- Christopher D. Barton, professor of forest hydrology and watershed management and director of the Appalachian Center;
- alumnus John R. Burch Jr., who received his doctorate in history from UK;
- Tricia Coakley, manager of the microbial and metals divisions of the Environmental Research and Training Lab;
- James C. Currens, a hydrogeologist who retired in June from KGS after 37 years of service;
- Amanda Abnee Gumbert, extension water quality liaison;
- Jason Hale, registered landscape architect and adjunct instructor of landscape architecture;
- Carol Hanley, associate director of international programs in the College of Agriculture, Food and Environment;
- Wuyang Hu, professor of agricultural economics;
- Brad D. Lee, extension associate professor of plant and soil sciences;
- Zina Merkin, research specialist at the Department of Landscape Architecture;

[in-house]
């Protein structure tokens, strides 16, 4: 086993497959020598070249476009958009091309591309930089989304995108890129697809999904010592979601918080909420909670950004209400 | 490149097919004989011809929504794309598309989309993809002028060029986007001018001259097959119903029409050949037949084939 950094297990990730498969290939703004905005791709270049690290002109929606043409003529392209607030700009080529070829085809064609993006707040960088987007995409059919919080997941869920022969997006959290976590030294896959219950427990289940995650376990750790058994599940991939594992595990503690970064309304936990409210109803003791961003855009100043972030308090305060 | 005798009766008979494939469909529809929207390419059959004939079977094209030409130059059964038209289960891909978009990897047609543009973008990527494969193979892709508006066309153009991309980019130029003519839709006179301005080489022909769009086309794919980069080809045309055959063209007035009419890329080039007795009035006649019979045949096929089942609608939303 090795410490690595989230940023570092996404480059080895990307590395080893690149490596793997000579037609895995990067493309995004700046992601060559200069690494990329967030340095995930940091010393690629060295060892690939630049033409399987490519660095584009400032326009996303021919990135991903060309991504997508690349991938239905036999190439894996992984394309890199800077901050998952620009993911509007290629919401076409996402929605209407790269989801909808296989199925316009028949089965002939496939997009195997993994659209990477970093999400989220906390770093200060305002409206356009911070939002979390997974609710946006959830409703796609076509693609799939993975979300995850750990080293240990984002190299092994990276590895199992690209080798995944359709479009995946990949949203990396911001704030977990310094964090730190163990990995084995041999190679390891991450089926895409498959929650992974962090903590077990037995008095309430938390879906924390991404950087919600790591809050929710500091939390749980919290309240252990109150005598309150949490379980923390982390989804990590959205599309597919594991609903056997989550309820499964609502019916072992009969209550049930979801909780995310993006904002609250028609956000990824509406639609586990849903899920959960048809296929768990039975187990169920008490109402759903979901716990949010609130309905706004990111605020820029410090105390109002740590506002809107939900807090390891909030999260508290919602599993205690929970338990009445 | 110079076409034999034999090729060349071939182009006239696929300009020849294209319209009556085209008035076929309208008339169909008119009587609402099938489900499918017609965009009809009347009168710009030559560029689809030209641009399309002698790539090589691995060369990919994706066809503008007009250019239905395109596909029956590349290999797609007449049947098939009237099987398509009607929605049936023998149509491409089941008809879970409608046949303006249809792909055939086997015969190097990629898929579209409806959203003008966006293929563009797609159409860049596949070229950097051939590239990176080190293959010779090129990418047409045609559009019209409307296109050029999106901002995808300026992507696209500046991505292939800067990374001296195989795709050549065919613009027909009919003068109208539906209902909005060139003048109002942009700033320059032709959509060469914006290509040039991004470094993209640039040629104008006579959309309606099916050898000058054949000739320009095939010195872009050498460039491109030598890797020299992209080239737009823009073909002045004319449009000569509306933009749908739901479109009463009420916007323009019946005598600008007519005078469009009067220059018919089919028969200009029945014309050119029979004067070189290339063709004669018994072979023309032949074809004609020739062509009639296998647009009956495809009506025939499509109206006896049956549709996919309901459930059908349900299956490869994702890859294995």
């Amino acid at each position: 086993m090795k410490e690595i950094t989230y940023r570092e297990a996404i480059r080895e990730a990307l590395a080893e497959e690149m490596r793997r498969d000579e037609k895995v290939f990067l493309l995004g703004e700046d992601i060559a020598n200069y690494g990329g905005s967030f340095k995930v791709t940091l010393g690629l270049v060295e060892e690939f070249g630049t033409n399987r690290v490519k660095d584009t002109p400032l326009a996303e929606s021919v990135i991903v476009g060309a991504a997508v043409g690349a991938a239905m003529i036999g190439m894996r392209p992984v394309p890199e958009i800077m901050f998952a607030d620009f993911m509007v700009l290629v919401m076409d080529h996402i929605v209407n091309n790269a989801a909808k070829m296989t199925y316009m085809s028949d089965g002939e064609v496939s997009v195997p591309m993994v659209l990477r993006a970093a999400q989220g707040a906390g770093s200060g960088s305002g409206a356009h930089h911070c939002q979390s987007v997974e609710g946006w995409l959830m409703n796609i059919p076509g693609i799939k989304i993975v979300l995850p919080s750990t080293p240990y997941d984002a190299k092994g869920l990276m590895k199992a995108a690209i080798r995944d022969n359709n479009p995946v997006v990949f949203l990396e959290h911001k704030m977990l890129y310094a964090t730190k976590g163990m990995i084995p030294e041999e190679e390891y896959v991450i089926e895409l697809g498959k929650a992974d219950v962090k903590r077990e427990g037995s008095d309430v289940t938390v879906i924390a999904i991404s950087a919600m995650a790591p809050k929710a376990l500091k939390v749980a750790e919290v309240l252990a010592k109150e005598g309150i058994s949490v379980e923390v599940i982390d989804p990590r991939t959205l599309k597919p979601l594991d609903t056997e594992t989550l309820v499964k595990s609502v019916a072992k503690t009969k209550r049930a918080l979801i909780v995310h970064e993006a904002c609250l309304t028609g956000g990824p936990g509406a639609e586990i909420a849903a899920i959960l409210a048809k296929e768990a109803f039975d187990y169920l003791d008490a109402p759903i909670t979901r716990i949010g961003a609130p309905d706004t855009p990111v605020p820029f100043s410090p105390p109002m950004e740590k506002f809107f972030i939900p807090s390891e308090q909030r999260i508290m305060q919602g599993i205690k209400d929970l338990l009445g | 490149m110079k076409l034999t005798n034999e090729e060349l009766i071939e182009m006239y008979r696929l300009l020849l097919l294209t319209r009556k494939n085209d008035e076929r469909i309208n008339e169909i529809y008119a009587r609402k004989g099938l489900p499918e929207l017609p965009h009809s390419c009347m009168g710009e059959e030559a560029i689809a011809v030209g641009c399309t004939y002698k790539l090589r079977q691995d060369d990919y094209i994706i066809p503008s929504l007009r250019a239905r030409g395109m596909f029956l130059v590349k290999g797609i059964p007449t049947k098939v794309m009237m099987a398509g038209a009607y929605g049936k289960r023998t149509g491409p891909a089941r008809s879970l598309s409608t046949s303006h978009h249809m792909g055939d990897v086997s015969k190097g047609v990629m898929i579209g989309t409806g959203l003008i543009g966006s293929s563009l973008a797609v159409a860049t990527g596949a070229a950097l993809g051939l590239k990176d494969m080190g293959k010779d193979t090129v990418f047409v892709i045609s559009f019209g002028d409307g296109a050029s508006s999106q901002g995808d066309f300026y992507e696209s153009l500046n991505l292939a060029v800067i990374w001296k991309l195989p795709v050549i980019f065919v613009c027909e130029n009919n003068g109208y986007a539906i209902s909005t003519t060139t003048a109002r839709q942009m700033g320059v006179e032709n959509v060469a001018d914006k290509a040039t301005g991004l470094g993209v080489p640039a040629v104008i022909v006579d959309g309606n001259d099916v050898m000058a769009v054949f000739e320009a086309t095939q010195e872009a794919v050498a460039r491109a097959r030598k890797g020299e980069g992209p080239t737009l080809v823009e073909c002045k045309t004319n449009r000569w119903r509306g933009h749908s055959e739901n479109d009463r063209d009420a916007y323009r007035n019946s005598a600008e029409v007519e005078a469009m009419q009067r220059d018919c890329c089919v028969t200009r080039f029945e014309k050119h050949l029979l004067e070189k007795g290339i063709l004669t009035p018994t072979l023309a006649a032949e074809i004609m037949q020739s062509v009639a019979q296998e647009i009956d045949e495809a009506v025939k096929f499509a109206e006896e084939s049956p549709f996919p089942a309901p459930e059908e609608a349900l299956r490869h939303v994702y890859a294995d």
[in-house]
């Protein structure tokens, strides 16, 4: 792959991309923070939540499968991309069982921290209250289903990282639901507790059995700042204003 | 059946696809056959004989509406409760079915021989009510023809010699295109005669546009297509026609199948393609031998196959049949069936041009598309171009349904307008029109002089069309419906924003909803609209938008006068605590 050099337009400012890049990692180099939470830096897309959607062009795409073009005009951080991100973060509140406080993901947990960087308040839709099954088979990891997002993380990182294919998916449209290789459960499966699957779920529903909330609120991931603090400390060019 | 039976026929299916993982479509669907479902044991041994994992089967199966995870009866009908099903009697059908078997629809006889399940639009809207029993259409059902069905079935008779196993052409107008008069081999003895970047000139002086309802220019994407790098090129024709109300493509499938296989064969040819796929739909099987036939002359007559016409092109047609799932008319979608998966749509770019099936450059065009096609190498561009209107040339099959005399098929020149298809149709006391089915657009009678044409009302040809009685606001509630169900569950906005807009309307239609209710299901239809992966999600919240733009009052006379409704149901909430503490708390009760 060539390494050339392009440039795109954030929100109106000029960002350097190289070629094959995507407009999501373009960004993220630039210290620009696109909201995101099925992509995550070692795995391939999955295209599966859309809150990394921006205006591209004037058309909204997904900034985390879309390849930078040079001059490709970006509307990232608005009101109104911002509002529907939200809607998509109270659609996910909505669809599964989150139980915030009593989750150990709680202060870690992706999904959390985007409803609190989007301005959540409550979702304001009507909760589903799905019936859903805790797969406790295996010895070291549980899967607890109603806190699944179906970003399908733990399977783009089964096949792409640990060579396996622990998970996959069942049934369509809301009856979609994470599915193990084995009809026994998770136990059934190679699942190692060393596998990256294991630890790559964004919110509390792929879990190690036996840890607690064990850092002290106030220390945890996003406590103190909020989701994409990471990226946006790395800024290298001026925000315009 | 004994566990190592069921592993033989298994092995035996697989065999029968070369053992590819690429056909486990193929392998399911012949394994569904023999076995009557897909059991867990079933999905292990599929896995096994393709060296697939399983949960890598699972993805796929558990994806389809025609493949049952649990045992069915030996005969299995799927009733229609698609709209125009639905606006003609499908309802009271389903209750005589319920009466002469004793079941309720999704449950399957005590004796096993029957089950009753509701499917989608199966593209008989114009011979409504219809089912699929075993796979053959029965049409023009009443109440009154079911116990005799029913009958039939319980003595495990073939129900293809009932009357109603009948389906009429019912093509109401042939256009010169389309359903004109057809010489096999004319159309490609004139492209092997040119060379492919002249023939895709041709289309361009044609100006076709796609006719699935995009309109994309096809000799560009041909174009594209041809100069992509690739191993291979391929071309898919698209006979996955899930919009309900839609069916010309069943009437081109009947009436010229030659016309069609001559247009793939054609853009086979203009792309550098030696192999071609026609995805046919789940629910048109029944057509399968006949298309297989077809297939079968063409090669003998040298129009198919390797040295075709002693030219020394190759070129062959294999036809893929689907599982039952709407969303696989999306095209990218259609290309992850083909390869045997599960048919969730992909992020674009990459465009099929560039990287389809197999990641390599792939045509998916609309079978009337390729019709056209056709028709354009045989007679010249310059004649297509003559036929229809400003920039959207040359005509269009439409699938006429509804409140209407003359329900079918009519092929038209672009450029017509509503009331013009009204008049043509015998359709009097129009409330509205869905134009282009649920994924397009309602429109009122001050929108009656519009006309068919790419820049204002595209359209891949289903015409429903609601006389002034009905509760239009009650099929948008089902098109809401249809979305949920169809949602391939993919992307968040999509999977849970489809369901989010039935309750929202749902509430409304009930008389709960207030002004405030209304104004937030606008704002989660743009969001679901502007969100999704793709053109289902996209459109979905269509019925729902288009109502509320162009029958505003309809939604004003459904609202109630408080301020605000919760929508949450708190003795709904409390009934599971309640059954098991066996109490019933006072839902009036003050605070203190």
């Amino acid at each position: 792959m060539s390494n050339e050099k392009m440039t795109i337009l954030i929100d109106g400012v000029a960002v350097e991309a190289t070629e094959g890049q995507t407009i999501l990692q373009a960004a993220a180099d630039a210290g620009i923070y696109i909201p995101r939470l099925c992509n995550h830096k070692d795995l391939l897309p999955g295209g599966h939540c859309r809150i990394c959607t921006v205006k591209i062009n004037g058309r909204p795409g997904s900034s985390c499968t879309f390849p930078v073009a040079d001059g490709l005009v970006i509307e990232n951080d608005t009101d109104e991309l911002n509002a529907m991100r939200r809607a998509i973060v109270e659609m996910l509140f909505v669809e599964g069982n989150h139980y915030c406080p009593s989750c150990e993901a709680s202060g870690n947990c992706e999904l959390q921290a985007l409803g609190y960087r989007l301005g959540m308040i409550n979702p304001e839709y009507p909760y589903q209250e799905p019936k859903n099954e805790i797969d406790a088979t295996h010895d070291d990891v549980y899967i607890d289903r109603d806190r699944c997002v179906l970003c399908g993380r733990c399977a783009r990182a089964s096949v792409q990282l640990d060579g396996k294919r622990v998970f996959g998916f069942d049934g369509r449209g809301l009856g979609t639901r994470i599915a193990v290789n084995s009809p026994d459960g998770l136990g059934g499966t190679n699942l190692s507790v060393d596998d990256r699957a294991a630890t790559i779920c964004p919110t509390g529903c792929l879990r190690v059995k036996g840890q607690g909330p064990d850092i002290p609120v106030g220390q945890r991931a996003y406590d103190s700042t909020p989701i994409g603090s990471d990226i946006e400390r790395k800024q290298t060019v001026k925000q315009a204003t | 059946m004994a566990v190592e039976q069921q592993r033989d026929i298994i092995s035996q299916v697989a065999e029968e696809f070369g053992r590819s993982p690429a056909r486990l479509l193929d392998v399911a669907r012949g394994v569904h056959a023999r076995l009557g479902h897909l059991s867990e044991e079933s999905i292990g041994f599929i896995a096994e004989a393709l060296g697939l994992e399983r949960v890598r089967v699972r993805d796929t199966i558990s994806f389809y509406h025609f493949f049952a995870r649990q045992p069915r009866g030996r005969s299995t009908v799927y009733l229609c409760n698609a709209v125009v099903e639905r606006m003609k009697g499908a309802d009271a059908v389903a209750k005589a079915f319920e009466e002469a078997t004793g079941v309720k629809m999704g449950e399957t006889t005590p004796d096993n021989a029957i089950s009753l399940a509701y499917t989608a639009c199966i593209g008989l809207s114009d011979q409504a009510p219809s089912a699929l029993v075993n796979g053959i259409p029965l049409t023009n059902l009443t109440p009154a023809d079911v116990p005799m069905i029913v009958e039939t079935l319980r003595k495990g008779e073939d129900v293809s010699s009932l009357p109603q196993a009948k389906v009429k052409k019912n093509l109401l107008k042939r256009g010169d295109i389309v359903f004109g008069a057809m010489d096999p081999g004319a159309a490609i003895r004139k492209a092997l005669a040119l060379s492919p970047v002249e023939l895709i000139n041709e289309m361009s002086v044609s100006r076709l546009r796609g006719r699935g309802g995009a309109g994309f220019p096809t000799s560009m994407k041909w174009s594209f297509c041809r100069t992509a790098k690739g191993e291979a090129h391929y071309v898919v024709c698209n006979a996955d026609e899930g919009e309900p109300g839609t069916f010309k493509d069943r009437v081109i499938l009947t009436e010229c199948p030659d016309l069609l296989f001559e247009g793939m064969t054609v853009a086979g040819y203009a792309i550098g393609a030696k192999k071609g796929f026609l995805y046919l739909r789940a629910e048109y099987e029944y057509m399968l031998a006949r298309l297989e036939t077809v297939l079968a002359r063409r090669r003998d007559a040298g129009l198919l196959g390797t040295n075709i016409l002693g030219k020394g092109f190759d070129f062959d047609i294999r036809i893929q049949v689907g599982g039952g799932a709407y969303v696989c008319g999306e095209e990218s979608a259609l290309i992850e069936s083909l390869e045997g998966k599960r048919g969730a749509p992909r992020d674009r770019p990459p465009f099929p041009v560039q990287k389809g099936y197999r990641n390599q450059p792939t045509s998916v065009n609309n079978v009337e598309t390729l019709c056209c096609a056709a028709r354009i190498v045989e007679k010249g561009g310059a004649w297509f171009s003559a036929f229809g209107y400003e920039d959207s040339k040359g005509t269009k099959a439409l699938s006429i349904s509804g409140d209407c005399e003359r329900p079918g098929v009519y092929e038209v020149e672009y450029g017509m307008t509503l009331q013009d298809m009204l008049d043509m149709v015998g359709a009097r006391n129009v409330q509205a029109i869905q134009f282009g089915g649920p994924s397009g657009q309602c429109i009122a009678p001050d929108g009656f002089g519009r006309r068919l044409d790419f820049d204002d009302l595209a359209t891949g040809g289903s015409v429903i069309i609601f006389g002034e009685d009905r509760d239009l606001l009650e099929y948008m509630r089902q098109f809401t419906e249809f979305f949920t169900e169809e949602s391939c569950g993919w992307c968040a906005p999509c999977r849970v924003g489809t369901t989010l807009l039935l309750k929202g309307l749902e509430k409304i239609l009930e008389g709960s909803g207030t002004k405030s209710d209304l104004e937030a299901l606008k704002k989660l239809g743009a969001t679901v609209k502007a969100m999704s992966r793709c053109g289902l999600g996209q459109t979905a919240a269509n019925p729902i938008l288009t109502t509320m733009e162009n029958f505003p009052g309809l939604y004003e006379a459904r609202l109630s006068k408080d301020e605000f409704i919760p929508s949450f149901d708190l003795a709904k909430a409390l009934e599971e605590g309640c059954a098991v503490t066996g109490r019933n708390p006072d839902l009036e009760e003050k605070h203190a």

- Jack Schieffer, assistant professor of agricultural economics;
- Shaunna L. Scott, associate professor of sociology and director of the Appalachian Studies Program;
- Jeffrey W. Stringer, extension professor of hardwood silviculture and forest operations and interim chair of the Department of Forestry and Natural Resources;
- Kelly Taylor, of the Tracy Farmer Institute for Sustainability and the Environment;
- alumnus Corey L. Wilson, who received his bachelor’s degree in landscape architecture from UK; and
- alumna Emma Witt, who received her doctoral degree in soil sciences from UK.
University Press of Kentucky is the scholarly publisher for the Commonwealth of Kentucky, representing a consortium that includes all the state universities, five private colleges, and two historical societies. The press’ editorial program focuses on the humanities and the social sciences. Offices for the administrative, editorial, production and marketing departments of the press are found at University of Kentucky, which provides financial support toward the operating expenses of the publishing operation through the UK Libraries.
UK is the University for Kentucky. At UK, we are educating more students, treating more patients with complex illnesses and conducting more research and service than at any time in our 150-year history. To read more about the UK story and how you can support continued investment in your university and the Commonwealth, go to: uky.edu/uk4ky. #uk4ky #seeblue
— Mack McCormick and Amanda Lee, University of Kentucky Ag News